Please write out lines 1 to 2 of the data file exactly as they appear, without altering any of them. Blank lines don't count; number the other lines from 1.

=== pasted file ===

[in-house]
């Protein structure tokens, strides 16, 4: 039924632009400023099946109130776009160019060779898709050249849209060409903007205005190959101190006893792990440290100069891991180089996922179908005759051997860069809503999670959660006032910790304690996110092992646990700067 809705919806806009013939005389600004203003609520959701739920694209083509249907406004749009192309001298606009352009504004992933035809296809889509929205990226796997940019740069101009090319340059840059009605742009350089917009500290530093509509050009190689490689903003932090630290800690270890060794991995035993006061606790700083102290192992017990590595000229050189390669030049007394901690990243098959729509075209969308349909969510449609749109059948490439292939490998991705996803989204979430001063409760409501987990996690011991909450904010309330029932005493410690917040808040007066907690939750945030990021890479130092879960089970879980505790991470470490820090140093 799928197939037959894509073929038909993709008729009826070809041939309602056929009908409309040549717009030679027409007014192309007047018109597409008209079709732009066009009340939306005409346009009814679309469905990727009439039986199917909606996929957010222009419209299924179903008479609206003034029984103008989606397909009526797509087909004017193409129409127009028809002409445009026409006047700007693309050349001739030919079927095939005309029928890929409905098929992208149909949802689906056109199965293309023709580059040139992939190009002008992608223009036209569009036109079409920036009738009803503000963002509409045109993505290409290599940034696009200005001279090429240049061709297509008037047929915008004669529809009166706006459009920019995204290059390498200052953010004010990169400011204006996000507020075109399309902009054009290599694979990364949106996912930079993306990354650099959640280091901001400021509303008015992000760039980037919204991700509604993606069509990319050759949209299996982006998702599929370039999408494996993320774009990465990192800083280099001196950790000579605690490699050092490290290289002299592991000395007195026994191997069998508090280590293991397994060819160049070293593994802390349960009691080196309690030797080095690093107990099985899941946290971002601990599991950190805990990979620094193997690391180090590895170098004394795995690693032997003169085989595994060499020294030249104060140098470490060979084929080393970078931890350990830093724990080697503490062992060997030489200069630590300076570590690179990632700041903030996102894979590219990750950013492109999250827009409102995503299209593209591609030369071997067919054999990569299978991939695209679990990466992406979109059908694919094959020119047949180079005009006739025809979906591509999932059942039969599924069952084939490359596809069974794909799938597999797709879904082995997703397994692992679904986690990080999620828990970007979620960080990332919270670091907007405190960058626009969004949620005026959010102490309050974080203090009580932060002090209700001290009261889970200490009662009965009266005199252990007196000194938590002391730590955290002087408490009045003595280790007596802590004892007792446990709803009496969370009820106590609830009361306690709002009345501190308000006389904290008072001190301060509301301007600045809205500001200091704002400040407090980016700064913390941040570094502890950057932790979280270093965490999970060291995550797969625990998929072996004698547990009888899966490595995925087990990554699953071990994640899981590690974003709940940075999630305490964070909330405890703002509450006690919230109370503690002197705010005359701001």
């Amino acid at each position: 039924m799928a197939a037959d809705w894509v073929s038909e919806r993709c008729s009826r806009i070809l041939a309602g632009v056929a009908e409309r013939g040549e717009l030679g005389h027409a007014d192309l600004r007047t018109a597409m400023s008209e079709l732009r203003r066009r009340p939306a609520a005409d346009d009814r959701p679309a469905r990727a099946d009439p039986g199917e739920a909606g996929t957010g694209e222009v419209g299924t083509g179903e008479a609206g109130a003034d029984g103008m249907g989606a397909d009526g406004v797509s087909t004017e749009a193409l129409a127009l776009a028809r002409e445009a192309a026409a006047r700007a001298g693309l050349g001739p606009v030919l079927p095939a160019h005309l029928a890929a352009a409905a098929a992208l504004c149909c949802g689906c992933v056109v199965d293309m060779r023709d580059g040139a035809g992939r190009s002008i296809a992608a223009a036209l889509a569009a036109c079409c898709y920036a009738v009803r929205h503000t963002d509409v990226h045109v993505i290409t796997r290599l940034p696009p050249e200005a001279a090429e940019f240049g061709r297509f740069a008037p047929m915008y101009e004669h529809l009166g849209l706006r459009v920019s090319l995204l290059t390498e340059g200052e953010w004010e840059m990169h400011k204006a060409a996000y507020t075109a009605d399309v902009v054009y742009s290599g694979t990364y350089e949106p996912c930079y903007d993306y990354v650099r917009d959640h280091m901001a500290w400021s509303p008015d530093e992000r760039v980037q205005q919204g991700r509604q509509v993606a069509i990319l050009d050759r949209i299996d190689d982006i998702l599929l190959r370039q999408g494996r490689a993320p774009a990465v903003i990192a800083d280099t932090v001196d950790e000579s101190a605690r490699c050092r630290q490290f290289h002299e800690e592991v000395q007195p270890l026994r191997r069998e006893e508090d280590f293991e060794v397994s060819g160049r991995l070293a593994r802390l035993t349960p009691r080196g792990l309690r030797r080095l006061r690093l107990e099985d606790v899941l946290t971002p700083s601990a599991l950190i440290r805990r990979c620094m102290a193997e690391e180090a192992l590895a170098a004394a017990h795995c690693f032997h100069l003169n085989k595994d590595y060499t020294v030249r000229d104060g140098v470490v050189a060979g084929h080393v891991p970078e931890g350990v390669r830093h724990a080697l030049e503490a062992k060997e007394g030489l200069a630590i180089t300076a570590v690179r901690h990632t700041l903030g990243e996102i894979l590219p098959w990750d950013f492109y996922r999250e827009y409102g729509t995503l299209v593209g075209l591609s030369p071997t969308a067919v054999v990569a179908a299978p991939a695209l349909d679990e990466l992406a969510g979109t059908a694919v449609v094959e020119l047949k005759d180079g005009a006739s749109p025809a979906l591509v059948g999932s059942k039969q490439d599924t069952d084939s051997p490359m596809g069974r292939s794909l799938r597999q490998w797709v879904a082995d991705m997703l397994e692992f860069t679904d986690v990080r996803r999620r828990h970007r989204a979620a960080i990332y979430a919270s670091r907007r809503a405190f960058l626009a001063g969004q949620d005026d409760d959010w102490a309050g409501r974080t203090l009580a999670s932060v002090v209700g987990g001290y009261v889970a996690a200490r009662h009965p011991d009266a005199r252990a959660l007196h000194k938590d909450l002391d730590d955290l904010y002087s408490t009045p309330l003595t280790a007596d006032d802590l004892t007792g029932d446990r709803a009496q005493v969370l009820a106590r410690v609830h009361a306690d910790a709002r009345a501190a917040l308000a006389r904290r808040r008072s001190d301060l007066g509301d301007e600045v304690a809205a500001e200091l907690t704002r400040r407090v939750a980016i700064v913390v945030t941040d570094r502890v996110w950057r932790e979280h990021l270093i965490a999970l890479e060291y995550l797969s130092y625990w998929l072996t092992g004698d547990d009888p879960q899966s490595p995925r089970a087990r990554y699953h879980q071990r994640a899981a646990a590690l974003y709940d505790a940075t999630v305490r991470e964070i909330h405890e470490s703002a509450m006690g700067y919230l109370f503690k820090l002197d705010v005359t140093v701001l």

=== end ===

[in-house]
């Protein structure tokens, strides 16, 4: 039924632009400023099946109130776009160019060779898709050249849209060409903007205005190959101190006893792990440290100069891991180089996922179908005759051997860069809503999670959660006032910790304690996110092992646990700067 809705919806806009013939005389600004203003609520959701739920694209083509249907406004749009192309001298606009352009504004992933035809296809889509929205990226796997940019740069101009090319340059840059009605742009350089917009500290530093509509050009190689490689903003932090630290800690270890060794991995035993006061606790700083102290192992017990590595000229050189390669030049007394901690990243098959729509075209969308349909969510449609749109059948490439292939490998991705996803989204979430001063409760409501987990996690011991909450904010309330029932005493410690917040808040007066907690939750945030990021890479130092879960089970879980505790991470470490820090140093 799928197939037959894509073929038909993709008729009826070809041939309602056929009908409309040549717009030679027409007014192309007047018109597409008209079709732009066009009340939306005409346009009814679309469905990727009439039986199917909606996929957010222009419209299924179903008479609206003034029984103008989606397909009526797509087909004017193409129409127009028809002409445009026409006047700007693309050349001739030919079927095939005309029928890929409905098929992208149909949802689906056109199965293309023709580059040139992939190009002008992608223009036209569009036109079409920036009738009803503000963002509409045109993505290409290599940034696009200005001279090429240049061709297509008037047929915008004669529809009166706006459009920019995204290059390498200052953010004010990169400011204006996000507020075109399309902009054009290599694979990364949106996912930079993306990354650099959640280091901001400021509303008015992000760039980037919204991700509604993606069509990319050759949209299996982006998702599929370039999408494996993320774009990465990192800083280099001196950790000579605690490699050092490290290289002299592991000395007195026994191997069998508090280590293991397994060819160049070293593994802390349960009691080196309690030797080095690093107990099985899941946290971002601990599991950190805990990979620094193997690391180090590895170098004394795995690693032997003169085989595994060499020294030249104060140098470490060979084929080393970078931890350990830093724990080697503490062992060997030489200069630590300076570590690179990632700041903030996102894979590219990750950013492109999250827009409102995503299209593209591609030369071997067919054999990569299978991939695209679990990466992406979109059908694919094959020119047949180079005009006739025809979906591509999932059942039969599924069952084939490359596809069974794909799938597999797709879904082995997703397994692992679904986690990080999620828990970007979620960080990332919270670091907007405190960058626009969004949620005026959010102490309050974080203090009580932060002090209700001290009261889970200490009662009965009266005199252990007196000194938590002391730590955290002087408490009045003595280790007596802590004892007792446990709803009496969370009820106590609830009361306690709002009345501190308000006389904290008072001190301060509301301007600045809205500001200091704002400040407090980016700064913390941040570094502890950057932790979280270093965490999970060291995550797969625990998929072996004698547990009888899966490595995925087990990554699953071990994640899981590690974003709940940075999630305490964070909330405890703002509450006690919230109370503690002197705010005359701001």